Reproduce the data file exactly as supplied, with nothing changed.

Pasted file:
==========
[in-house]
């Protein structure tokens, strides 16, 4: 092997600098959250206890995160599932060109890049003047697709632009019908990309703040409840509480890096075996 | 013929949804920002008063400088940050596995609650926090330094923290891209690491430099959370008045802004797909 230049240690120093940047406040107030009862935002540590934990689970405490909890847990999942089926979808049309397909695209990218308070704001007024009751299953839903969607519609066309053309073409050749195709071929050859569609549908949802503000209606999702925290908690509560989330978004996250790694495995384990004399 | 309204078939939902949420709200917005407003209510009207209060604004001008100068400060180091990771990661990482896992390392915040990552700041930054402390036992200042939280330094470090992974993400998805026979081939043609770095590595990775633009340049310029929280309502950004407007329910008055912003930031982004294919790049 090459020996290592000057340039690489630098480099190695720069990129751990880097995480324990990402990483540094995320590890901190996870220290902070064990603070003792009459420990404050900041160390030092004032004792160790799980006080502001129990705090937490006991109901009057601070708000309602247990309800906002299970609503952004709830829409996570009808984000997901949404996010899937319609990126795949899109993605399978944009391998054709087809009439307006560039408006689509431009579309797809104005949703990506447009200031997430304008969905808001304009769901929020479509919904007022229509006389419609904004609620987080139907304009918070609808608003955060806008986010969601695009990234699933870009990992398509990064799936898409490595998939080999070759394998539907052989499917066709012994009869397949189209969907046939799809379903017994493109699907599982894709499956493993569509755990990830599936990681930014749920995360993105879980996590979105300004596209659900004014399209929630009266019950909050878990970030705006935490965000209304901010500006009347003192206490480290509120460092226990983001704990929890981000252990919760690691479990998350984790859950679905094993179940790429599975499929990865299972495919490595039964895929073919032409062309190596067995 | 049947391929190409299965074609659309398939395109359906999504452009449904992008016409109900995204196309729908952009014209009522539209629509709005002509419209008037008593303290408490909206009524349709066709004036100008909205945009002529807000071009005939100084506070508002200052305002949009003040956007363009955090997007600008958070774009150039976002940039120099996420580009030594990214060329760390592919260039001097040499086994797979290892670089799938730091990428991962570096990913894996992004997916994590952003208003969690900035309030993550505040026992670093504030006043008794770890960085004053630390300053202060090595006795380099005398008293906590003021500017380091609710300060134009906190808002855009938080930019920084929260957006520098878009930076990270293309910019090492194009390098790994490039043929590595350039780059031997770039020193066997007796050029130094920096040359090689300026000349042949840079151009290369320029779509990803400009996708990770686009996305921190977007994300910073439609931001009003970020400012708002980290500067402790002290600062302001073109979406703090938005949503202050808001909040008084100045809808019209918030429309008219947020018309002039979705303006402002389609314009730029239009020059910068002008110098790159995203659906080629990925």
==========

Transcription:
[in-house]
């Protein structure tokens, strides 16, 4: 092997600098959250206890995160599932060109890049003047697709632009019908990309703040409840509480890096075996 | 013929949804920002008063400088940050596995609650926090330094923290891209690491430099959370008045802004797909 230049240690120093940047406040107030009862935002540590934990689970405490909890847990999942089926979808049309397909695209990218308070704001007024009751299953839903969607519609066309053309073409050749195709071929050859569609549908949802503000209606999702925290908690509560989330978004996250790694495995384990004399 | 309204078939939902949420709200917005407003209510009207209060604004001008100068400060180091990771990661990482896992390392915040990552700041930054402390036992200042939280330094470090992974993400998805026979081939043609770095590595990775633009340049310029929280309502950004407007329910008055912003930031982004294919790049 090459020996290592000057340039690489630098480099190695720069990129751990880097995480324990990402990483540094995320590890901190996870220290902070064990603070003792009459420990404050900041160390030092004032004792160790799980006080502001129990705090937490006991109901009057601070708000309602247990309800906002299970609503952004709830829409996570009808984000997901949404996010899937319609990126795949899109993605399978944009391998054709087809009439307006560039408006689509431009579309797809104005949703990506447009200031997430304008969905808001304009769901929020479509919904007022229509006389419609904004609620987080139907304009918070609808608003955060806008986010969601695009990234699933870009990992398509990064799936898409490595998939080999070759394998539907052989499917066709012994009869397949189209969907046939799809379903017994493109699907599982894709499956493993569509755990990830599936990681930014749920995360993105879980996590979105300004596209659900004014399209929630009266019950909050878990970030705006935490965000209304901010500006009347003192206490480290509120460092226990983001704990929890981000252990919760690691479990998350984790859950679905094993179940790429599975499929990865299972495919490595039964895929073919032409062309190596067995 | 049947391929190409299965074609659309398939395109359906999504452009449904992008016409109900995204196309729908952009014209009522539209629509709005002509419209008037008593303290408490909206009524349709066709004036100008909205945009002529807000071009005939100084506070508002200052305002949009003040956007363009955090997007600008958070774009150039976002940039120099996420580009030594990214060329760390592919260039001097040499086994797979290892670089799938730091990428991962570096990913894996992004997916994590952003208003969690900035309030993550505040026992670093504030006043008794770890960085004053630390300053202060090595006795380099005398008293906590003021500017380091609710300060134009906190808002855009938080930019920084929260957006520098878009930076990270293309910019090492194009390098790994490039043929590595350039780059031997770039020193066997007796050029130094920096040359090689300026000349042949840079151009290369320029779509990803400009996708990770686009996305921190977007994300910073439609931001009003970020400012708002980290500067402790002290600062302001073109979406703090938005949503202050808001909040008084100045809808019209918030429309008219947020018309002039979705303006402002389609314009730029239009020059910068002008110098790159995203659906080629990925």